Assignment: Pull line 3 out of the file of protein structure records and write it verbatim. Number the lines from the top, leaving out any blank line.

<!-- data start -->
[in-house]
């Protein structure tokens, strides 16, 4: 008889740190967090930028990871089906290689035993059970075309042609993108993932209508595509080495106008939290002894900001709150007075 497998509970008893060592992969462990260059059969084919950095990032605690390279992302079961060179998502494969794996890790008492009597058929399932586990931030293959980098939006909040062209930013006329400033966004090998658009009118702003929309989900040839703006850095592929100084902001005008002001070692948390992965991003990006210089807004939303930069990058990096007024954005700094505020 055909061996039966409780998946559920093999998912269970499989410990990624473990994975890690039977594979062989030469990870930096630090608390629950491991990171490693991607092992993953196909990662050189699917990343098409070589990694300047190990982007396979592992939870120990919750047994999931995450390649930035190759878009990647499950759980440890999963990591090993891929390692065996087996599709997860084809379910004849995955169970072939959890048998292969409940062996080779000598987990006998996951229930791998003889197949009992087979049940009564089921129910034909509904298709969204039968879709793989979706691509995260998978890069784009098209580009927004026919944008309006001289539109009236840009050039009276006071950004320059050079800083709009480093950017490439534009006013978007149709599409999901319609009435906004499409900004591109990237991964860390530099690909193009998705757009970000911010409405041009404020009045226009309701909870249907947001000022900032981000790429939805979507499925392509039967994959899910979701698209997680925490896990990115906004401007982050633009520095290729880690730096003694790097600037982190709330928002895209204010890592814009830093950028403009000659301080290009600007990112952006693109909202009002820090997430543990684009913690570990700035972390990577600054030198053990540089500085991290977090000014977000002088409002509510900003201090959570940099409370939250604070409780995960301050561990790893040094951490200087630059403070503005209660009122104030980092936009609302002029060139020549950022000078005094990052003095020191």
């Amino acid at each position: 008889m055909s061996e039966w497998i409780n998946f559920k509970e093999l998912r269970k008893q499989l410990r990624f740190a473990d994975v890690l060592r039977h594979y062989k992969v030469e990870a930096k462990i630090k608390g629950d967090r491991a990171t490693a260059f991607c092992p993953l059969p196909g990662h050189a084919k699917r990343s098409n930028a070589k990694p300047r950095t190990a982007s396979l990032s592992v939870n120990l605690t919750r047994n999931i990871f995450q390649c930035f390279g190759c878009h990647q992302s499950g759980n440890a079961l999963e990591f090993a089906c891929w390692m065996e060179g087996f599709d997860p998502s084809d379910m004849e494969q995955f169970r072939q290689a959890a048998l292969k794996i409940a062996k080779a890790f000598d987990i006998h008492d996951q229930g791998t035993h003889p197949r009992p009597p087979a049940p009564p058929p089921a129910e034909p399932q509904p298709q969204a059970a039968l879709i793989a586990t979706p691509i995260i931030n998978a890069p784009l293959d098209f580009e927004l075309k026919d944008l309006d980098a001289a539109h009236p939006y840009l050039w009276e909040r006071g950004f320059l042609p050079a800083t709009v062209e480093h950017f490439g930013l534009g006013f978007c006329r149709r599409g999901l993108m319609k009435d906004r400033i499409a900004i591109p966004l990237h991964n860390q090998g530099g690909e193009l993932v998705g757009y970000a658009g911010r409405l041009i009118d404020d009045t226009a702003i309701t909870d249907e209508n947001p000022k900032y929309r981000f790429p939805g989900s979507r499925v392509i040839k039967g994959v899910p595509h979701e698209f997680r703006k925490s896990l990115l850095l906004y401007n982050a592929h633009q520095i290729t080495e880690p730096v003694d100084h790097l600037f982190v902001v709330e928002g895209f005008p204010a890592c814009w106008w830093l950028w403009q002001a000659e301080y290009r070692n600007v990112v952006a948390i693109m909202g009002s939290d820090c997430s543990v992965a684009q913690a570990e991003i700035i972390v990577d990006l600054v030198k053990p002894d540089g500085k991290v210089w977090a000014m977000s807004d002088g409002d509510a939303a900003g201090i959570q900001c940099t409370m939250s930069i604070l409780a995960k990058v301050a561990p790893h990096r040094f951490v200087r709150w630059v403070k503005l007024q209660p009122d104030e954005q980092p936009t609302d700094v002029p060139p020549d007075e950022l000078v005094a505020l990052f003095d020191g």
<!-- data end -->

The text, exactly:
């Amino acid at each position: 008889m055909s061996e039966w497998i409780n998946f559920k509970e093999l998912r269970k008893q499989l410990r990624f740190a473990d994975v890690l060592r039977h594979y062989k992969v030469e990870a930096k462990i630090k608390g629950d967090r491991a990171t490693a260059f991607c092992p993953l059969p196909g990662h050189a084919k699917r990343s098409n930028a070589k990694p300047r950095t190990a982007s396979l990032s592992v939870n120990l605690t919750r047994n999931i990871f995450q390649c930035f390279g190759c878009h990647q992302s499950g759980n440890a079961l999963e990591f090993a089906c891929w390692m065996e060179g087996f599709d997860p998502s084809d379910m004849e494969q995955f169970r072939q290689a959890a048998l292969k794996i409940a062996k080779a890790f000598d987990i006998h008492d996951q229930g791998t035993h003889p197949r009992p009597p087979a049940p009564p058929p089921a129910e034909p399932q509904p298709q969204a059970a039968l879709i793989a586990t979706p691509i995260i931030n998978a890069p784009l293959d098209f580009e927004l075309k026919d944008l309006d980098a001289a539109h009236p939006y840009l050039w009276e909040r006071g950004f320059l042609p050079a800083t709009v062209e480093h950017f490439g930013l534009g006013f978007c006329r149709r599409g999901l993108m319609k009435d906004r400033i499409a900004i591109p966004l990237h991964n860390q090998g530099g690909e193009l993932v998705g757009y970000a658009g911010r409405l041009i009118d404020d009045t226009a702003i309701t909870d249907e209508n947001p000022k900032y929309r981000f790429p939805g989900s979507r499925v392509i040839k039967g994959v899910p595509h979701e698209f997680r703006k925490s896990l990115l850095l906004y401007n982050a592929h633009q520095i290729t080495e880690p730096v003694d100084h790097l600037f982190v902001v709330e928002g895209f005008p204010a890592c814009w106008w830093l950028w403009q002001a000659e301080y290009r070692n600007v990112v952006a948390i693109m909202g009002s939290d820090c997430s543990v992965a684009q913690a570990e991003i700035i972390v990577d990006l600054v030198k053990p002894d540089g500085k991290v210089w977090a000014m977000s807004d002088g409002d509510a939303a900003g201090i959570q900001c940099t409370m939250s930069i604070l409780a995960k990058v301050a561990p790893h990096r040094f951490v200087r709150w630059v403070k503005l007024q209660p009122d104030e954005q980092p936009t609302d700094v002029p060139p020549d007075e950022l000078v005094a505020l990052f003095d020191g």